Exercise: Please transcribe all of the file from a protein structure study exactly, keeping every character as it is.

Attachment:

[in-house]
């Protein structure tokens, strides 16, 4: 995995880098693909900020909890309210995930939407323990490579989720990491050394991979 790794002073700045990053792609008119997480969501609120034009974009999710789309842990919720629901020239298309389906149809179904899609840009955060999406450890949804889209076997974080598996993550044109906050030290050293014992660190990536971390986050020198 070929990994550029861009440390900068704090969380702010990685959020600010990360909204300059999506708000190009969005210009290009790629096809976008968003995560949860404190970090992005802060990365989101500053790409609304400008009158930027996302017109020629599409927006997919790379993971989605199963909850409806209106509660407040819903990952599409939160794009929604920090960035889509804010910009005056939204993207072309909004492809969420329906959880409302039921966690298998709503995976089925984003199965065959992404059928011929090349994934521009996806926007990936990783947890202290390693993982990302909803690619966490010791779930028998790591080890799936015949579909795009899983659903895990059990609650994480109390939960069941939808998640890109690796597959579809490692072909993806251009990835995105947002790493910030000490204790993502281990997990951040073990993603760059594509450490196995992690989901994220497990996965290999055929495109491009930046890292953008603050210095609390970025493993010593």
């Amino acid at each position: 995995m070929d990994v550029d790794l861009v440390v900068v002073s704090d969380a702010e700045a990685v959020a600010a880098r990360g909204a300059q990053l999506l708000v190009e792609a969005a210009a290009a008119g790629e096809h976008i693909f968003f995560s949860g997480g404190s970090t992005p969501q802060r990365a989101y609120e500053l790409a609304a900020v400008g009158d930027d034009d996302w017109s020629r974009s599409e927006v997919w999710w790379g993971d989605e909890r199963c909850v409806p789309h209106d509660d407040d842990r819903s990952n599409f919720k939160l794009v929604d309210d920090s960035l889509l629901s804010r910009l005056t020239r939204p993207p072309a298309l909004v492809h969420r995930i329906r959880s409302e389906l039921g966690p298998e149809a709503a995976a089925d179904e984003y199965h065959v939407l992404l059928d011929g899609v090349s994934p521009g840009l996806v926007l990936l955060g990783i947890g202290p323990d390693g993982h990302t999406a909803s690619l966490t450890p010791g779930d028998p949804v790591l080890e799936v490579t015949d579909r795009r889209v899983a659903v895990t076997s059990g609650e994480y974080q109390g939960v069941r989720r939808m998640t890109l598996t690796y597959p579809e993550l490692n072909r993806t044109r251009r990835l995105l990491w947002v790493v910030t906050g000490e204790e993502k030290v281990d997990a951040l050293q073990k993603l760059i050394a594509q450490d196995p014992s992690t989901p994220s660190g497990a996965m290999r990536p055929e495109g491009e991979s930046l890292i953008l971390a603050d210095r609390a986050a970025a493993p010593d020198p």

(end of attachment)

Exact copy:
[in-house]
């Protein structure tokens, strides 16, 4: 995995880098693909900020909890309210995930939407323990490579989720990491050394991979 790794002073700045990053792609008119997480969501609120034009974009999710789309842990919720629901020239298309389906149809179904899609840009955060999406450890949804889209076997974080598996993550044109906050030290050293014992660190990536971390986050020198 070929990994550029861009440390900068704090969380702010990685959020600010990360909204300059999506708000190009969005210009290009790629096809976008968003995560949860404190970090992005802060990365989101500053790409609304400008009158930027996302017109020629599409927006997919790379993971989605199963909850409806209106509660407040819903990952599409939160794009929604920090960035889509804010910009005056939204993207072309909004492809969420329906959880409302039921966690298998709503995976089925984003199965065959992404059928011929090349994934521009996806926007990936990783947890202290390693993982990302909803690619966490010791779930028998790591080890799936015949579909795009899983659903895990059990609650994480109390939960069941939808998640890109690796597959579809490692072909993806251009990835995105947002790493910030000490204790993502281990997990951040073990993603760059594509450490196995992690989901994220497990996965290999055929495109491009930046890292953008603050210095609390970025493993010593």
């Amino acid at each position: 995995m070929d990994v550029d790794l861009v440390v900068v002073s704090d969380a702010e700045a990685v959020a600010a880098r990360g909204a300059q990053l999506l708000v190009e792609a969005a210009a290009a008119g790629e096809h976008i693909f968003f995560s949860g997480g404190s970090t992005p969501q802060r990365a989101y609120e500053l790409a609304a900020v400008g009158d930027d034009d996302w017109s020629r974009s599409e927006v997919w999710w790379g993971d989605e909890r199963c909850v409806p789309h209106d509660d407040d842990r819903s990952n599409f919720k939160l794009v929604d309210d920090s960035l889509l629901s804010r910009l005056t020239r939204p993207p072309a298309l909004v492809h969420r995930i329906r959880s409302e389906l039921g966690p298998e149809a709503a995976a089925d179904e984003y199965h065959v939407l992404l059928d011929g899609v090349s994934p521009g840009l996806v926007l990936l955060g990783i947890g202290p323990d390693g993982h990302t999406a909803s690619l966490t450890p010791g779930d028998p949804v790591l080890e799936v490579t015949d579909r795009r889209v899983a659903v895990t076997s059990g609650e994480y974080q109390g939960v069941r989720r939808m998640t890109l598996t690796y597959p579809e993550l490692n072909r993806t044109r251009r990835l995105l990491w947002v790493v910030t906050g000490e204790e993502k030290v281990d997990a951040l050293q073990k993603l760059i050394a594509q450490d196995p014992s992690t989901p994220s660190g497990a996965m290999r990536p055929e495109g491009e991979s930046l890292i953008l971390a603050d210095r609390a986050a970025a493993p010593d020198p």